For this is what the high and exalted One says—he who lives forever, whose name is holy: “I live in a high and holy place, but also with the one who is contrite and lowly in spirit, to revive the spirit of the lowly and to revive the heart of the contrite”(Isaiah 57:15)

This is where the spark is ignited.

Secondly, because it is a relationship, you have to nurture it. You need to start doing the things that bring you closer together, and stop doing the things that push you apart. Going back to church, where there is worship, where others are drawing close to God, where you will hear the Word of God spoken, the Good News proclaimed, and where like-minded folks are pursuing the same relationship will help you. As Rick Warren says, “You were formed for fellowship.” You need other believers in your life, for encouragement, for friendship, and for accountability.

You need to begin rekindling your prayer-life and Bible-reading. This is so crucial. This is where the relationship blossoms. Start small and slowly grow it into a time you can’t live without. But you must start. Even if it seems dry and lifeless, continue doing it – by faith. Tell God that it seems dry. Tell Him that you’re going to continue to ask, seek, and knock, because He promises to answer… He promises that you will find Him… and He promises that the door will be opened. Be persistent. Be relentless in your pursuit of the relationship.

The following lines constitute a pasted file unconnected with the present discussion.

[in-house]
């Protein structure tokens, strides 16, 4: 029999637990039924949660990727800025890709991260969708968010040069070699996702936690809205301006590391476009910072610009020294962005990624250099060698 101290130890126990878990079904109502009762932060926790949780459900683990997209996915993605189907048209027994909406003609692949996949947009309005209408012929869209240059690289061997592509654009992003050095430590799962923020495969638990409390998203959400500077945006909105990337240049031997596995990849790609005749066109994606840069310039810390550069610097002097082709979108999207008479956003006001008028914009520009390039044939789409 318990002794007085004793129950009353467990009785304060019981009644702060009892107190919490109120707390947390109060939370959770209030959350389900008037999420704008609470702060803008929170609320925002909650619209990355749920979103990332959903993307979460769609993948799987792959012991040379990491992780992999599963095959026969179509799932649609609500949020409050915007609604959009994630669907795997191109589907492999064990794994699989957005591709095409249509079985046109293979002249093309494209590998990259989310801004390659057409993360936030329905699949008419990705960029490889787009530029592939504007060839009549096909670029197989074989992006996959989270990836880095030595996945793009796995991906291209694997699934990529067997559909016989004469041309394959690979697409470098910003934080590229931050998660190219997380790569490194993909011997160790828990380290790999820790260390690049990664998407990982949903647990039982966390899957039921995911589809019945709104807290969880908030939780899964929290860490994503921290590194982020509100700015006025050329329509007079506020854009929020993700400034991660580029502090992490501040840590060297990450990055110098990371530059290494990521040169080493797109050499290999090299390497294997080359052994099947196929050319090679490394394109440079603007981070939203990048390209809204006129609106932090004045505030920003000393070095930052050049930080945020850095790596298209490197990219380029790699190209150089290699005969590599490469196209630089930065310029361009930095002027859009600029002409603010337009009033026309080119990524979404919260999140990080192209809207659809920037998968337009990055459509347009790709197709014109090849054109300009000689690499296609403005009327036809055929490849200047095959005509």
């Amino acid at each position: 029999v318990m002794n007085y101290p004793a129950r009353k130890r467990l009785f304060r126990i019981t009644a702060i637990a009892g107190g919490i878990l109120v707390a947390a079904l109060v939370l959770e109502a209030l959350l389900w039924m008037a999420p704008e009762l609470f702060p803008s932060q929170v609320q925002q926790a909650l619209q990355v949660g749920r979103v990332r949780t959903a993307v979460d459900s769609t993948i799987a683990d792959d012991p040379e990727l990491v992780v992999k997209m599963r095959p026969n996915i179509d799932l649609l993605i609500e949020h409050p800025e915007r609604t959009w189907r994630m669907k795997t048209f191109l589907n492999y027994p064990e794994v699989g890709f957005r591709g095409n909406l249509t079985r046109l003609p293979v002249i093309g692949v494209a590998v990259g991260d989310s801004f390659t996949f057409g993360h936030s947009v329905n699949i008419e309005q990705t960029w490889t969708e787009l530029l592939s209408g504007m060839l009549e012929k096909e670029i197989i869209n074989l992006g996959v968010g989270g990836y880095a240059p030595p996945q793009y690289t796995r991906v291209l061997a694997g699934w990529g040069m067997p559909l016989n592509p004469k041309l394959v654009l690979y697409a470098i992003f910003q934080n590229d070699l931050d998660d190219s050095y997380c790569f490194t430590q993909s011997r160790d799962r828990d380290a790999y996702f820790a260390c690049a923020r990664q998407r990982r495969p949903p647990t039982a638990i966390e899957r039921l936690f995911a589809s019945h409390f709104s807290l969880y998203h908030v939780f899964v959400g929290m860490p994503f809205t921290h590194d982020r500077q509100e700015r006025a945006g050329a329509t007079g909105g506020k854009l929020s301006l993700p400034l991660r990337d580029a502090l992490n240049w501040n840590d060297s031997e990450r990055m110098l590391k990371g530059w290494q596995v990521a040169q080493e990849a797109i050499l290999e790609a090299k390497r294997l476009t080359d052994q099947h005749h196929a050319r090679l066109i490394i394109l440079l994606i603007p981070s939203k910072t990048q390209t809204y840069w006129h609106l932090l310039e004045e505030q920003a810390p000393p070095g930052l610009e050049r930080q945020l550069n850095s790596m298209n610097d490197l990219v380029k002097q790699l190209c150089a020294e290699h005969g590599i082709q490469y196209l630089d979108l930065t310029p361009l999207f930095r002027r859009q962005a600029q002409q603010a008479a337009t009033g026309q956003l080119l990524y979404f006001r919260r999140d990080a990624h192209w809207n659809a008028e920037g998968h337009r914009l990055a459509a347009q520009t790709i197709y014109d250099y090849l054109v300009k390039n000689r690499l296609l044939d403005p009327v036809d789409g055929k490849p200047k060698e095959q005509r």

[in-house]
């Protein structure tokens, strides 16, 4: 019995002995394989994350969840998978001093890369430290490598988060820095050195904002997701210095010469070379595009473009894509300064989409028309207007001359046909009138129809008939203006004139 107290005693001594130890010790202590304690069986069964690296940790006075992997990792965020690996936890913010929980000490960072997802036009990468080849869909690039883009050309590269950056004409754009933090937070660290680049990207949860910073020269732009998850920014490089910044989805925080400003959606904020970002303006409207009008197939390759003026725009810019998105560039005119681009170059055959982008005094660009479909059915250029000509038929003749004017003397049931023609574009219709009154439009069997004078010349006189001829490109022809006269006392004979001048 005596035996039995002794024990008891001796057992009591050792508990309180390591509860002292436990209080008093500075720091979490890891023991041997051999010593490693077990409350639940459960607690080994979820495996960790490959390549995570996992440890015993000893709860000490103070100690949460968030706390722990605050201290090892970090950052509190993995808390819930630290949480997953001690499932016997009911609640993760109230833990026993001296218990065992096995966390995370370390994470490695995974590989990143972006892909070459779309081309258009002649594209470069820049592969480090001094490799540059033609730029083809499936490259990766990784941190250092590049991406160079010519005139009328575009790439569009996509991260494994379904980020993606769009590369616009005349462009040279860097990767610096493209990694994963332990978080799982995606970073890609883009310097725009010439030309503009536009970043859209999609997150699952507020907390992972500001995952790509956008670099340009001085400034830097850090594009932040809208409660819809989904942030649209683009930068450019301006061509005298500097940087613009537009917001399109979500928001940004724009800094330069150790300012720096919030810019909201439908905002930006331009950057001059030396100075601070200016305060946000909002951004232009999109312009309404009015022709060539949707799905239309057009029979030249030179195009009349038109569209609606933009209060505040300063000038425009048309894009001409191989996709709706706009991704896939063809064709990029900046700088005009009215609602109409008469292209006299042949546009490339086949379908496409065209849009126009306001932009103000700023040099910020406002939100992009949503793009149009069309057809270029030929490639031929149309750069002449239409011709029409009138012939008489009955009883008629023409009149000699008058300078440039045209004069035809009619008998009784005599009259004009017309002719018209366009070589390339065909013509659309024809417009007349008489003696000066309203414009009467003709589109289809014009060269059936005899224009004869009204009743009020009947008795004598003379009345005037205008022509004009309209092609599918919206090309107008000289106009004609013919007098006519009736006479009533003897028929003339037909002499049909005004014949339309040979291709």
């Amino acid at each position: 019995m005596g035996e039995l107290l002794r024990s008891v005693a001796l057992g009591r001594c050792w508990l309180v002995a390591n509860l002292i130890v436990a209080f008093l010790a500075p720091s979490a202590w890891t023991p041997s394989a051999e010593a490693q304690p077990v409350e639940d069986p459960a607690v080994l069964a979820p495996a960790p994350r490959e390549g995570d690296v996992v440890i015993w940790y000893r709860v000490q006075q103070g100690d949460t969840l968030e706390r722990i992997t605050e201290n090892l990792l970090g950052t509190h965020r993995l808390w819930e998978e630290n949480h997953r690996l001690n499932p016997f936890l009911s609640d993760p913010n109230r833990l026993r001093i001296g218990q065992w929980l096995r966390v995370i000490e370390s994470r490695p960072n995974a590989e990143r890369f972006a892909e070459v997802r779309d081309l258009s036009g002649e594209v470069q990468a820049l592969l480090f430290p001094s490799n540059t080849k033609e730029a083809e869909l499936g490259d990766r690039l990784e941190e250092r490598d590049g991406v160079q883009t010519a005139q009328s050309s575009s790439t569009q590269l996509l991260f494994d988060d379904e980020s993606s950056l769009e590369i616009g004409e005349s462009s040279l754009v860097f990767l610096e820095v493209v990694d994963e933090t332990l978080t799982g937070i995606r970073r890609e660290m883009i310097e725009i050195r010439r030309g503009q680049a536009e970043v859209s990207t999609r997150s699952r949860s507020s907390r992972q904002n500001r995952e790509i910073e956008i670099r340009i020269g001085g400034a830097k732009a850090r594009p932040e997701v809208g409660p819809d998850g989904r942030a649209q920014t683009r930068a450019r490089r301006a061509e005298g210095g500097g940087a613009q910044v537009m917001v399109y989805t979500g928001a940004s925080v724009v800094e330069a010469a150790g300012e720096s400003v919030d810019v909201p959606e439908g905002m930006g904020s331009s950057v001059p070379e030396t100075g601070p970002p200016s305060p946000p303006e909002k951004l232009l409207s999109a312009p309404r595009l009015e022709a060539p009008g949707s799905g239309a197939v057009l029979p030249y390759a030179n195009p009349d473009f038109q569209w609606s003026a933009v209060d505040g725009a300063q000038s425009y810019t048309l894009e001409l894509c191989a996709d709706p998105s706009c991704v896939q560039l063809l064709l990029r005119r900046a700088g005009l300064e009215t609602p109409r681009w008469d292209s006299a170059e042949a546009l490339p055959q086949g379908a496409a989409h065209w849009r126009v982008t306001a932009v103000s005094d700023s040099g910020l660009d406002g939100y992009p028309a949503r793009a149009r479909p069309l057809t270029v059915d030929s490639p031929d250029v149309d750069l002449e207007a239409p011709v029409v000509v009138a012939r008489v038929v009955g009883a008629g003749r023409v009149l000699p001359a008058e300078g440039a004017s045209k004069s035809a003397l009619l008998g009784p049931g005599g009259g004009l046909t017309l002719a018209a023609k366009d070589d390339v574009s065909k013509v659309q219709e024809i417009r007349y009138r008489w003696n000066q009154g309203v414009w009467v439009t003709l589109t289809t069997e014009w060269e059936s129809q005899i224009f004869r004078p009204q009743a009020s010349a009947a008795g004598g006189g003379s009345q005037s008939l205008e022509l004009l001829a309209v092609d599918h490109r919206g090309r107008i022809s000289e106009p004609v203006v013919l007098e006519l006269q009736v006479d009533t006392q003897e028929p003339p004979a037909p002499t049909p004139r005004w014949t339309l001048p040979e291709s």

Lastly, treasure this time with God. Guard it. It is the most important time of every day, whether it’s done in the morning or evening. You will find that it’s not just the morning or evening that He will be with you, but throughout every moment of every day.

For me, it was hard to realize that this time devoted to God is not just another thing on my To-Do List. It’s not another thing that I need to get done to make me feel better about myself (or think that God will feel better about me). It was a way to nurture the relationship, to get to know God better. It’s a way for me to yield more and more of my life to Him, and have His life lived through me more and more.

But as God says through the prophet Isaiah in the Scripture above, it begins with a humble and contrite heart. That is the starting point for revival.